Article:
Since 2009, the annual Millennial Impact Report has consistently conveyed that the millennial generation (born after 1980) is “eager to connect, get involved, and give to causes they’re passionate about.”
But sometimes they seem so young and hip and tech savvy that we are flummoxed by how to connect. Those floral prints, those thick-rimmed glasses, those nimbly moving fingers! How might we approach them?
Start by reading the latest 2016 Millennial Impact Report, one of the most insightful documents to come along for nonprofits in many moons. It’s chock full of specific tips and keen recommendations, and sets clear guideposts for where nonprofits should be heading if they hope to engage the younger generations.
It’s important to start engaging millennials. Your older loyal donors won’t be around forever. Millennials will be around for quite awhile and they can help spread the word, generate enthusiasm for your cause, volunteer their time, and support you through monthly giving.
And they genuinely want to get involved in the causes they care about.
Millennial Report Findings
We encourage every organization to read the full 2016 Millennial Impact Report to understand why young people might ‘like’ your organization, donate, or sign up for your email list. Read the 2016 Millennial Impact Report to gain insight into what inspires millennials in the workplace (perhaps your nonprofit).
- Millennials prefer to connect through technology – social media and email are key. 83% of millennials have smartphones.
- They facilitate and rely on peer influence – peer involvement is a motivator to attend events, volunteer, take advocacy action, and give.
- Millennials volunteer along a continuum and need a variety of opportunities to get more and more involved and build loyalty
- Millennials give to charities. And they give to have an impact – they really want to see tangible results of their giving.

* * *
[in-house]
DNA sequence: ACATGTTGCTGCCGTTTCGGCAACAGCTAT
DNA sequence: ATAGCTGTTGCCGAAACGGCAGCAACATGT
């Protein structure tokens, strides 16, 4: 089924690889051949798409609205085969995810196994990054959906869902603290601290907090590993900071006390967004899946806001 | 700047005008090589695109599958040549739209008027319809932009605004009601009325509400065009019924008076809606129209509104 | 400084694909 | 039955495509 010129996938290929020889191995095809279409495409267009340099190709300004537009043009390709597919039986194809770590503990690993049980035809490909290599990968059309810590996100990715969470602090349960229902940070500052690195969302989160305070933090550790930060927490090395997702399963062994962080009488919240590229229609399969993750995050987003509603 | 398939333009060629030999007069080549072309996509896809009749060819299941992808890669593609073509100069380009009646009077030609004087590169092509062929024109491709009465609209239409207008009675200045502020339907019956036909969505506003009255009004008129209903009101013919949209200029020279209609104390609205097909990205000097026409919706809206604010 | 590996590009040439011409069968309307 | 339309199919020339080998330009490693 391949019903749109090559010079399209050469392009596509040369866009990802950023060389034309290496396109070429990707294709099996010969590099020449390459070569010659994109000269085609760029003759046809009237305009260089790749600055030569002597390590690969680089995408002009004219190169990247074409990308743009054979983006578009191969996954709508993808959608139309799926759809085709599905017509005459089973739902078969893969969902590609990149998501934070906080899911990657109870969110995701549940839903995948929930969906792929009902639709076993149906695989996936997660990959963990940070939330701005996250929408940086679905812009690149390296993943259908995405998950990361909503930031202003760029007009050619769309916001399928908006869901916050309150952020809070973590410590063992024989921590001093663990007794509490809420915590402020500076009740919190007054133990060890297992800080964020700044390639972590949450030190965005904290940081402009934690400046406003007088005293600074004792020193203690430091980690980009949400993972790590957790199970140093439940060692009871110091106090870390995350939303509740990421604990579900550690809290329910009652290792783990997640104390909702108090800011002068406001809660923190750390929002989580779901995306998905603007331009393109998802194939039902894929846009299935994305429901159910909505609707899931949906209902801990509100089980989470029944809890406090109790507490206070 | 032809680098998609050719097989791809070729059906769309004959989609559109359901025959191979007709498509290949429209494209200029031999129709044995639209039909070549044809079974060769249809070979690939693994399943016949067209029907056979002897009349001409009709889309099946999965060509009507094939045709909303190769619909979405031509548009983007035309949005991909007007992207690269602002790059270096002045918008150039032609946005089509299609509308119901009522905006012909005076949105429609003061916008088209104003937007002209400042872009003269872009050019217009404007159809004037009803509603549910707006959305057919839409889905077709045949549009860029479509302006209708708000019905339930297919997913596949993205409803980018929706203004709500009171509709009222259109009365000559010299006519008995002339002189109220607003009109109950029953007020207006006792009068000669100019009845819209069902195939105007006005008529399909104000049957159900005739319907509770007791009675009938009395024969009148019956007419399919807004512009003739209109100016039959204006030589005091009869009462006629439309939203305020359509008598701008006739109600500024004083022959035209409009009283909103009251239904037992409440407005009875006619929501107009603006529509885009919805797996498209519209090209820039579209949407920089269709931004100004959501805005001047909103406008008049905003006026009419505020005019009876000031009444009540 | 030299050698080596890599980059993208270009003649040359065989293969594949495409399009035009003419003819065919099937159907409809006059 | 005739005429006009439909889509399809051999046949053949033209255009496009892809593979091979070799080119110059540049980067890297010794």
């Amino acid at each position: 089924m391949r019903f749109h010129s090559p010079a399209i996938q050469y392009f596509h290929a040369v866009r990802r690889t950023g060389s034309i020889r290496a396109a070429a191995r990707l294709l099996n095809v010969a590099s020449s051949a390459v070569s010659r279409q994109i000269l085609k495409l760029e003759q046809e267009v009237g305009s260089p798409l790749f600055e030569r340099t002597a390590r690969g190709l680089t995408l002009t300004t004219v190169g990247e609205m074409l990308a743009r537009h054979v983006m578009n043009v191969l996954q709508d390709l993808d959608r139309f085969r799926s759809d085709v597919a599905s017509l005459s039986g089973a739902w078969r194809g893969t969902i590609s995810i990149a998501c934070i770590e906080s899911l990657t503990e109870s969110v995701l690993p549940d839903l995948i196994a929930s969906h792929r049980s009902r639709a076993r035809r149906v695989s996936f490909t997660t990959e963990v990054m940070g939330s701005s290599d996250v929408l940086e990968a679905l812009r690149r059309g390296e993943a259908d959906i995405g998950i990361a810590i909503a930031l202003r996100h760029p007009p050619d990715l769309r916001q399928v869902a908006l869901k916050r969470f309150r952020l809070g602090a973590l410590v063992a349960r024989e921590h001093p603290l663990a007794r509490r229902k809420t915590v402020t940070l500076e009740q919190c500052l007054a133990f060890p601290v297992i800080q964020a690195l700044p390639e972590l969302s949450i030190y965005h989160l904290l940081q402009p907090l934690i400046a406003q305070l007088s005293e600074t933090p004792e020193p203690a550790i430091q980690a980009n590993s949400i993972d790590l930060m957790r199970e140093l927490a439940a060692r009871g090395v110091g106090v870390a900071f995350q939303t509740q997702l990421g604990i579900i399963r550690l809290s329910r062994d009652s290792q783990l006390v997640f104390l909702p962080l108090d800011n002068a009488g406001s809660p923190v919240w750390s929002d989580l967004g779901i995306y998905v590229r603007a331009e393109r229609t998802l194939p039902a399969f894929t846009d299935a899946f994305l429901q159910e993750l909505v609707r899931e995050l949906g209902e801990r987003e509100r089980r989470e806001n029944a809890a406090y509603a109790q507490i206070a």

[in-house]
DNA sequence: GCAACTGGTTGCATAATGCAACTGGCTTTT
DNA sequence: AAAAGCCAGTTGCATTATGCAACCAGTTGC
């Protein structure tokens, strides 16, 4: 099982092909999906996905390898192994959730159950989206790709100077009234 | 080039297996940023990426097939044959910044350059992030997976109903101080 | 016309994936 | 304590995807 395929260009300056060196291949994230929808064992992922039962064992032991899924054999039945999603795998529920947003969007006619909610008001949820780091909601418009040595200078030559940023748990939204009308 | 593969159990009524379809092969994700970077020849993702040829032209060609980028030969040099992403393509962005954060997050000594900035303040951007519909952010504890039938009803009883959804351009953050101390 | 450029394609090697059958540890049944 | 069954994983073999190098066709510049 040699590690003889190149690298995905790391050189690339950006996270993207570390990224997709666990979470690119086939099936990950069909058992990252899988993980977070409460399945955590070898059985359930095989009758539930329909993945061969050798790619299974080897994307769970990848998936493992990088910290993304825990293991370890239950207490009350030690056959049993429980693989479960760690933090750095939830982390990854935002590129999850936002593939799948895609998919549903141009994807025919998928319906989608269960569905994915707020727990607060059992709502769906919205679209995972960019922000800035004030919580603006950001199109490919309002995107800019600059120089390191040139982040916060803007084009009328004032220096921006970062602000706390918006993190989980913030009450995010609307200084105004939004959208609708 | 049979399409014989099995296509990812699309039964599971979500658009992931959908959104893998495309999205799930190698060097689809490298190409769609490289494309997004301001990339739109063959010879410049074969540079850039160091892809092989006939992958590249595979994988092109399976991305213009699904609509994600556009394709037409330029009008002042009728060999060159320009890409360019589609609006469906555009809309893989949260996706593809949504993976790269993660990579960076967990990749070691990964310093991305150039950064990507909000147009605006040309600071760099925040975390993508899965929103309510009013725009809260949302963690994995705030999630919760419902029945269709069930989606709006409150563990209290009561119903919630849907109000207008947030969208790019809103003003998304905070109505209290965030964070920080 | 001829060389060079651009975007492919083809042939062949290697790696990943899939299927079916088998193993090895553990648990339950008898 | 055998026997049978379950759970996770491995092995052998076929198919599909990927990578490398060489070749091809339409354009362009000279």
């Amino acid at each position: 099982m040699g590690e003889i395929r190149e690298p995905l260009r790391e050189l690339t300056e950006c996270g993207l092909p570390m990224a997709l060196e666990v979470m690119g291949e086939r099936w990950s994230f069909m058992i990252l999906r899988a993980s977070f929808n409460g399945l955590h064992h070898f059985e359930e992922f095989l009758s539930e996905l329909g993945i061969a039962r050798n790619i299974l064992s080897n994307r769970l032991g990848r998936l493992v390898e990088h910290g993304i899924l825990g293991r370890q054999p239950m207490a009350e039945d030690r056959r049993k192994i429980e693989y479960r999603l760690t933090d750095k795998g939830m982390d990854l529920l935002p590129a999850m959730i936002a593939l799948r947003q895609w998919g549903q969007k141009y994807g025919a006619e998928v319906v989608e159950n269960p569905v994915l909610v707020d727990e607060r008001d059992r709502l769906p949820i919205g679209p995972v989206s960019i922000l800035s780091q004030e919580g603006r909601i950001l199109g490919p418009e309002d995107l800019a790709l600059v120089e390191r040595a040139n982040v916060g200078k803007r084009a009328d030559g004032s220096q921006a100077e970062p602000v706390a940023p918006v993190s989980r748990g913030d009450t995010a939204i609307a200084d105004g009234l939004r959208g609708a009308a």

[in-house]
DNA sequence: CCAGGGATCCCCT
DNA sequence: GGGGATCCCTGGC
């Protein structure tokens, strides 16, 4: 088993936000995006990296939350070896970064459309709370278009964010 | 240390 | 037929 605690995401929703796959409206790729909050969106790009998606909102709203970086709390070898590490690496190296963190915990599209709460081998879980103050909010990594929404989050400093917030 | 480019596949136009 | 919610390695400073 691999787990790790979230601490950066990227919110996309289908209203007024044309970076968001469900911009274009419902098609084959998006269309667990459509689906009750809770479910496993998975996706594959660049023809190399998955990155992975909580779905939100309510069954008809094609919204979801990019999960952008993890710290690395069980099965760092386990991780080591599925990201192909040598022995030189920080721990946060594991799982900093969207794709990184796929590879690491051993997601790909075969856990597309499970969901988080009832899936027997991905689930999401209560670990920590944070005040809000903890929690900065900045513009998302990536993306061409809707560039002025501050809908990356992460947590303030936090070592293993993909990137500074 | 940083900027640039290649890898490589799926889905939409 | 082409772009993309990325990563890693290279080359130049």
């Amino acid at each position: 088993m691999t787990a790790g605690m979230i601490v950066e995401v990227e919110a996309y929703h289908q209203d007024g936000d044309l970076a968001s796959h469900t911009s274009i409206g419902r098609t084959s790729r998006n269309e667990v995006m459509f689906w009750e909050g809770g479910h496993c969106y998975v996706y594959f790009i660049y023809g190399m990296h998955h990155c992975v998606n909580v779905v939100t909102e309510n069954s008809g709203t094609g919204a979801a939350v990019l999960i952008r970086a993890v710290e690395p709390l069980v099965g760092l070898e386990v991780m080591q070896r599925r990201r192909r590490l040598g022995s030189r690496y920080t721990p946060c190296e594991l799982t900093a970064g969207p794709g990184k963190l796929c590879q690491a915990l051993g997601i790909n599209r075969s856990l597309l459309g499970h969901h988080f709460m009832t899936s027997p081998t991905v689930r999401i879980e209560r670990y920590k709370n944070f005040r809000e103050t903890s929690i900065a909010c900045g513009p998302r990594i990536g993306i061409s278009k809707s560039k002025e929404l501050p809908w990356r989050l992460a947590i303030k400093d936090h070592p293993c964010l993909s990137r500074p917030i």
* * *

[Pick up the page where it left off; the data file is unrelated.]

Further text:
- 87% of millennial survey respondents donated to an organization in the last year
- only 18% gave less than $50
- 28% gave between $100 and $500
Millennials first support causes they’re passionate about, rather than ponying up to institutions. This means it’s up to you to inspire them, vivify your work, and show them that their support can make a concrete impact.
A few more tips based on the 2013 report findings:
- Inspire your millennial followers based on their top motivators for getting involved: Passion (79%); meeting people (56%); gaining expertise (46%)
- Be completely transparent – it inspires trust
- Get them involved through activism, professional groups, and leadership opportunities
- Build a strong and engaging social media presence
- Inspire millennials to give by using photos, testimonies, video, and impact reports
- Encourage peer-to-peer engagement and fundraising
- Make monthly giving easy
- Make sure your website is mobile-friendly
More Great Tidbits
2017’s Millennial Conference, MCon17, hosted a panel of social media experts and offered some great tips on how to engage millennials through the most popular social platforms.
In a nutshell? It all comes down to building relationships.
According to Twitter’s Jenna Golden, 1 billion tweets are shared every 2.5 days. And 42% of Twitter’s US online users are between the ages of 18-34 years (i.e. millennials).
“Very Important Tweeters”—people with massive networks—are excellent for getting millennials to become engaged in nonprofit causes. For example, actress Jessica Biel tweeted #WorldWaterDay on her birthday and succeeded in getting thousands of millennials to join her cause.
YouTube attracts 1 billion unique users every month. More 18-34 year olds are on YouTube than any other cable network. And YouTube’s millennials watch 6 billion hours of video each month!
So get creative, and get your videos up on YouTube. Here are a few great examples of how cause-related videos can get powerful results:
In her “Don’t Cover It Up” campaign, actress Lauren Luke highlighted the seriousness of domestic violence through a tutorial on how to cover up facial bruising with makeup. It raised awareness (especially for millennial women) on the pervasiveness of intimate partner violence in our country and highlighted society’s tendency to cover-up this devastating problem through its ironic casual/normalizing tone.
In Australia, Melbourne’s Metro Company created a train safety video with a dark humored-edge called “Dumb Ways to Die.” The video captured 5 million views within the first few days of its posting, and $50 million in advertisement-value within the first few months of its posting.
So that is the quick and dirty of millennial engagement. All these tips will not only help sharpen appeal to millennials, it will make your organization more attractive to every age group.
There’s no need to be intimidated. Meet millennials where they’re at and launch right in. The future of your organization may depend on it.
Gail Guengerich also contributed to this article.
Thumbnail photo courtesy of Millennial 2020